Even if prices fall another 10% this year, the cost of a home will increase if interest rates go up more than 1%. If you are in the market for a home, you should not worry about where prices are going. You should be more concerned about where the interest rates are going, and what the cost of buying a home will be later this year or in 2012.

Jim Armstrong
The chart and some of the details are from For more details, please go to:

Tuesday, February 08, 2011

The First Question You Should Ask Your Listing Agent

The First Question You Should Ask Your Listing Agent

What is the most important thing a seller should look for when hiring a real estate agent to sell their house? We are often asked this question. Is it the size of the company they are licensed with? Is it their marketing program? Their years experience in the business? Should you choose the agent who suggests the highest listing price?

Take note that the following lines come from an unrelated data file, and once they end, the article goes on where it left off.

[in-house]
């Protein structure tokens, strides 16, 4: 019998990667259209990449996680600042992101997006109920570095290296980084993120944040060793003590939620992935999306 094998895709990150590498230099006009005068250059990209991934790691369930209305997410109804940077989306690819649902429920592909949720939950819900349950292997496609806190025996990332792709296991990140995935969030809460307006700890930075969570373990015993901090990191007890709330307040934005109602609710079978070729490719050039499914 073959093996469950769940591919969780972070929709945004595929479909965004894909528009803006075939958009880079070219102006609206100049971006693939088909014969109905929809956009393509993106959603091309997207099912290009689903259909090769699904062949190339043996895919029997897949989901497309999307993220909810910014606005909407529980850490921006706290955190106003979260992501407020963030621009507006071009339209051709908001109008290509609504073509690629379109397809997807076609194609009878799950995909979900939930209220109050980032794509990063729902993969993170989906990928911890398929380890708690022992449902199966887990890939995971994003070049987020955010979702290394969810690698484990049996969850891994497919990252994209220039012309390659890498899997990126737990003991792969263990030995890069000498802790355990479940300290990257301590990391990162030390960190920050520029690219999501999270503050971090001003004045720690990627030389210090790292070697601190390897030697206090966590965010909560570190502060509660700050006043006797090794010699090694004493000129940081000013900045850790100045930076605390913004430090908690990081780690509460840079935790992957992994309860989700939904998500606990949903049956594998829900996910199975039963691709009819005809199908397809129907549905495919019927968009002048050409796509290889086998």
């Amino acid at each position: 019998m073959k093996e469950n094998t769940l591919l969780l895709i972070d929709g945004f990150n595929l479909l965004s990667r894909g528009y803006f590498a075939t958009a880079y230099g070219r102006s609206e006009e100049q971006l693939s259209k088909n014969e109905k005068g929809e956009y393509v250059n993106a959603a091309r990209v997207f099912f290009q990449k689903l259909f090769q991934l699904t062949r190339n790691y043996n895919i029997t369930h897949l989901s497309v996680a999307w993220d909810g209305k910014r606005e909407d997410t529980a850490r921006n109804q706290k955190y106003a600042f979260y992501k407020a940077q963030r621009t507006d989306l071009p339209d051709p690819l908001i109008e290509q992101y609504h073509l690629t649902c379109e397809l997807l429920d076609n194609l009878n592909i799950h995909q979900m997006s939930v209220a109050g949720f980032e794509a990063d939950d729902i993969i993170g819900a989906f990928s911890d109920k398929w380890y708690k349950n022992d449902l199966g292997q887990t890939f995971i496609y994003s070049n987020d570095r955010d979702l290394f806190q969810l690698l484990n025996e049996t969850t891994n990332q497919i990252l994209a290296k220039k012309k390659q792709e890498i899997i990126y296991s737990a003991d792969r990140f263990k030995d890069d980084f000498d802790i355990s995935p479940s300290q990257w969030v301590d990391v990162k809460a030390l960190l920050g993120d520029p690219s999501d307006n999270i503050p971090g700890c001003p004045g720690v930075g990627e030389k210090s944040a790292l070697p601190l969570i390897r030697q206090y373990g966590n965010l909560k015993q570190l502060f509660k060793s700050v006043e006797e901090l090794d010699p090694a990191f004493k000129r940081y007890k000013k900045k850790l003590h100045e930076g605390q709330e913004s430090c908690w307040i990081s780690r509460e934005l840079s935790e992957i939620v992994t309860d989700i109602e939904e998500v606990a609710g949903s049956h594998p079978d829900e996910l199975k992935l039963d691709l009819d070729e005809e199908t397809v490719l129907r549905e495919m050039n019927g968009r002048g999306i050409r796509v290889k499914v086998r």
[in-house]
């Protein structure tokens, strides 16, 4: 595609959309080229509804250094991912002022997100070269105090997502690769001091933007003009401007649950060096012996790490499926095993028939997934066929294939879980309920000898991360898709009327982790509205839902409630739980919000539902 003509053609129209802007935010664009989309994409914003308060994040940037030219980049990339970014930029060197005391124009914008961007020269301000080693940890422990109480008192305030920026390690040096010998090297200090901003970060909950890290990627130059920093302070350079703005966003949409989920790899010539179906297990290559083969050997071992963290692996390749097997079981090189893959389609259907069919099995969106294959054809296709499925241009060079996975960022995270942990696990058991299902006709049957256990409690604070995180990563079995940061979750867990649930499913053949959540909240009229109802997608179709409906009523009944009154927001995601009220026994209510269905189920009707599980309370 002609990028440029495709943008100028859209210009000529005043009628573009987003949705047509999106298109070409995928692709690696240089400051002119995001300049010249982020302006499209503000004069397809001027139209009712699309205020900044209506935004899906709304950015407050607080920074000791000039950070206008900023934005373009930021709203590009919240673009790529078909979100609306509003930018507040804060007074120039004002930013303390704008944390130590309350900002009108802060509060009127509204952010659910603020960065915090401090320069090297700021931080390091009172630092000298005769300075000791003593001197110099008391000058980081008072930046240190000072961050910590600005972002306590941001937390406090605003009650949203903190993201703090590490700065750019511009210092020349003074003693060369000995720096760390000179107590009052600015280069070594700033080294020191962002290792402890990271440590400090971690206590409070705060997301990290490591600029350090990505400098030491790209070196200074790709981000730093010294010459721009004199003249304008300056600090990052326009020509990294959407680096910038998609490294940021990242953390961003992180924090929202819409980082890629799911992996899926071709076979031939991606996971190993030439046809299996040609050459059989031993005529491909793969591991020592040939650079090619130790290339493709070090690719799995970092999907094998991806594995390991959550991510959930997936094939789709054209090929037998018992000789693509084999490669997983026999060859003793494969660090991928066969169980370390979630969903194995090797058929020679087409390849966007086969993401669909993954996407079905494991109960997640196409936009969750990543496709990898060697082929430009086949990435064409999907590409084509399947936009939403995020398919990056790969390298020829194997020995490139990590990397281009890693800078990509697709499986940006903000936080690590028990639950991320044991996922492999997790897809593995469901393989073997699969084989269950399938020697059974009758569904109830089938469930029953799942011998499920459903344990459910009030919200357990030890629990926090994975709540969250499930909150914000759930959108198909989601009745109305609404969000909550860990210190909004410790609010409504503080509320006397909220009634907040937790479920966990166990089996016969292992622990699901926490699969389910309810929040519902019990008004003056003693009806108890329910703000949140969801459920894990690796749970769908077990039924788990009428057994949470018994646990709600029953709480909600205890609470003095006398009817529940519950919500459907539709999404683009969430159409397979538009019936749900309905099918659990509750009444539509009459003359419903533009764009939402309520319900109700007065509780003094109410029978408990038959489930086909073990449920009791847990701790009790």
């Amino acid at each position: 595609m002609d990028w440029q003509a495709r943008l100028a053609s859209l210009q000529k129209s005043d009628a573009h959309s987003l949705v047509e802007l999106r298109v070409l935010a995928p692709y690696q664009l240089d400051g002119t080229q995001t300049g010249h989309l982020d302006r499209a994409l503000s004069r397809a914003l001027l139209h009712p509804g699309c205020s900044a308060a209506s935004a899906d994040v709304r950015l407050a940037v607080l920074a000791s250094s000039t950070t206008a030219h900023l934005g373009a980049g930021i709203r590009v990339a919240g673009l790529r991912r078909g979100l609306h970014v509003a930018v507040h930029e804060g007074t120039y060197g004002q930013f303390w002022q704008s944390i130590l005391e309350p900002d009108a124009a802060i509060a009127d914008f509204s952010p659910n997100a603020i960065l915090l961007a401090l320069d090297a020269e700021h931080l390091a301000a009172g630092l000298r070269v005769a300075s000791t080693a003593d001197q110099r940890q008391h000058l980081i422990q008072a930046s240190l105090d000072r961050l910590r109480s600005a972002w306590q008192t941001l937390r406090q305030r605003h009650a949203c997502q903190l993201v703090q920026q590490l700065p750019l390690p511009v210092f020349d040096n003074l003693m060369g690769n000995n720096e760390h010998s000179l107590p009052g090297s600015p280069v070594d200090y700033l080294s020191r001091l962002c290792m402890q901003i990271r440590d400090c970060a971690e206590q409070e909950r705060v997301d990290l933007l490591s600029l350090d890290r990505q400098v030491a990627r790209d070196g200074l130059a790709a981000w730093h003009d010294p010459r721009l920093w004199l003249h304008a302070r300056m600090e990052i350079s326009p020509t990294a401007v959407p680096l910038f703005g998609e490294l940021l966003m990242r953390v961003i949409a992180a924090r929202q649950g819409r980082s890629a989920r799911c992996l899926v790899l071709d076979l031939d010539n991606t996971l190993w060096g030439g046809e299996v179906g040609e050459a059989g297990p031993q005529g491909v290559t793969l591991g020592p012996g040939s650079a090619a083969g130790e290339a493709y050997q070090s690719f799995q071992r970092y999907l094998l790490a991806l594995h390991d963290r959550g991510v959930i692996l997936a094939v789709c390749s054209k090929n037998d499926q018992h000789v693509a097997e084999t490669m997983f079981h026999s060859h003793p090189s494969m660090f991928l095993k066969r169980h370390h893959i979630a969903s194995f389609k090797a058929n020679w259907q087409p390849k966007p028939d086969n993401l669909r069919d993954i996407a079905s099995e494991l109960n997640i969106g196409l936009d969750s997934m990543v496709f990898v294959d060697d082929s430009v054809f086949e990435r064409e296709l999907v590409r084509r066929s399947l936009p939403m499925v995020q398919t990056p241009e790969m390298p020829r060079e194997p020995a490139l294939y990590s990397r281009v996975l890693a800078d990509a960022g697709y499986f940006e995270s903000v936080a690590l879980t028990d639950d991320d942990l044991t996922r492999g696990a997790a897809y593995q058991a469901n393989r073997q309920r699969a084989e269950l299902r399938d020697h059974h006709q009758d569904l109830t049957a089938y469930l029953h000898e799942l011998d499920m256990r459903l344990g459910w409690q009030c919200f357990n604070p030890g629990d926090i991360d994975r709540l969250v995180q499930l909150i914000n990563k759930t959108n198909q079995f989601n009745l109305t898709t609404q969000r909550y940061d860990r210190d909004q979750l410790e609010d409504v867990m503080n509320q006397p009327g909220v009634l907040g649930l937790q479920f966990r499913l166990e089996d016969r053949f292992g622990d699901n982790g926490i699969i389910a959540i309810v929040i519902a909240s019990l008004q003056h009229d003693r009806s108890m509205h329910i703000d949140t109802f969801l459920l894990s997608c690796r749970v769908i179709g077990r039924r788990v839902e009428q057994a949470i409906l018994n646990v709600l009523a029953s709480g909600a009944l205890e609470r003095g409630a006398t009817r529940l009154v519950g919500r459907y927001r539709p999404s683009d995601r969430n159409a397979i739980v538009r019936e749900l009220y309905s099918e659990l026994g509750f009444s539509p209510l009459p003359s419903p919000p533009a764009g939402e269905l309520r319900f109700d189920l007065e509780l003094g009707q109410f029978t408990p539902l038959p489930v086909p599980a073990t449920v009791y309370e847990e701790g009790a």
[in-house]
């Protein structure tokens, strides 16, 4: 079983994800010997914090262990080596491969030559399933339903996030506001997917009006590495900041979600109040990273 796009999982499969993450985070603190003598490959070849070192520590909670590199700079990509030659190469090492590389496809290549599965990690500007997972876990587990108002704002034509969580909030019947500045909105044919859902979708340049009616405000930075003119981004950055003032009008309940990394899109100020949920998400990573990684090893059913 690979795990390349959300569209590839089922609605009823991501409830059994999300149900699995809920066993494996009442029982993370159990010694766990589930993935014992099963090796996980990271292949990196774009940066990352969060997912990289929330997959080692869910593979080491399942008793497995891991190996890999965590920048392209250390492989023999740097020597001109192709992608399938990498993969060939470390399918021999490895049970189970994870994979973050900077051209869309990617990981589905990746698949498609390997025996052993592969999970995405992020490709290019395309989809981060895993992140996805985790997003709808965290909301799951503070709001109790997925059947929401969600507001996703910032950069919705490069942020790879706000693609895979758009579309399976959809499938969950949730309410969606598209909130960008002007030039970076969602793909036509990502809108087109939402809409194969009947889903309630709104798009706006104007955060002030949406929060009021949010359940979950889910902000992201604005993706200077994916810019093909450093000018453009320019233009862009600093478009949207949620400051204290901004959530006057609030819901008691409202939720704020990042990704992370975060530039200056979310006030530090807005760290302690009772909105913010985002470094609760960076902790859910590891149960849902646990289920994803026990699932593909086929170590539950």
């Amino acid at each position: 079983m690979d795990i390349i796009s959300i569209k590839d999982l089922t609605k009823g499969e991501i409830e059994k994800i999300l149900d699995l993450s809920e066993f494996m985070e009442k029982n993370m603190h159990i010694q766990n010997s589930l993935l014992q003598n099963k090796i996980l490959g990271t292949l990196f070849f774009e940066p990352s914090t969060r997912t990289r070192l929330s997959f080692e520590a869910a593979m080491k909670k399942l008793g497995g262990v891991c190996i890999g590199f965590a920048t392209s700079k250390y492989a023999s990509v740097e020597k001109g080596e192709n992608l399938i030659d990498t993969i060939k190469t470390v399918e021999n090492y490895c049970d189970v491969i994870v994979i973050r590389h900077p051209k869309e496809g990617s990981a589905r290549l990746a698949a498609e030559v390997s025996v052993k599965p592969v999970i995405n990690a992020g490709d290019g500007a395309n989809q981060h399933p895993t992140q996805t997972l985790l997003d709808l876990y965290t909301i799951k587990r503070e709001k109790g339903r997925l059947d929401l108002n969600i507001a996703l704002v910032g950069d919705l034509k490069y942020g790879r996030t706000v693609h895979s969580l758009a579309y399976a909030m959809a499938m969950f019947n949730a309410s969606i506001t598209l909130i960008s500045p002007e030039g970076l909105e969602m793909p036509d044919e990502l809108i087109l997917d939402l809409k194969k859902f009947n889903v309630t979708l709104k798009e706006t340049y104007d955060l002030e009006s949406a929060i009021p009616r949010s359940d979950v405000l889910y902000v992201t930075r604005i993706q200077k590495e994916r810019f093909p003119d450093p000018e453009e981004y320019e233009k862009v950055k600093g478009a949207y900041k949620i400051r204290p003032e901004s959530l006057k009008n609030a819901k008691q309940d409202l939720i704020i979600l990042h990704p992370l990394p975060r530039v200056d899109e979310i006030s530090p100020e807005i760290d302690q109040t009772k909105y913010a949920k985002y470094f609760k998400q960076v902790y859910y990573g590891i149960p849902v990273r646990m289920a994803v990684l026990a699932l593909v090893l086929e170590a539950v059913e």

There are many things that should be taken into consideration when hiring someone and giving them the responsibility for selling your home. In our opinion, the most important question you can ask a potential listing agent is a simple one:

Do you truly believe that now is a good time to buy a home?

Why should this matter when hiring someone to SELL your home? Buyers are nervous about purchasing right now. They want to know they are making an intelligent choice. We believe, especially in today’s market, you need to hire someone who realizes that this is one of the best times in American real estate history to buy. If an agent doesn’t believe that, how will they be able to convince a potential buyer to buy your home?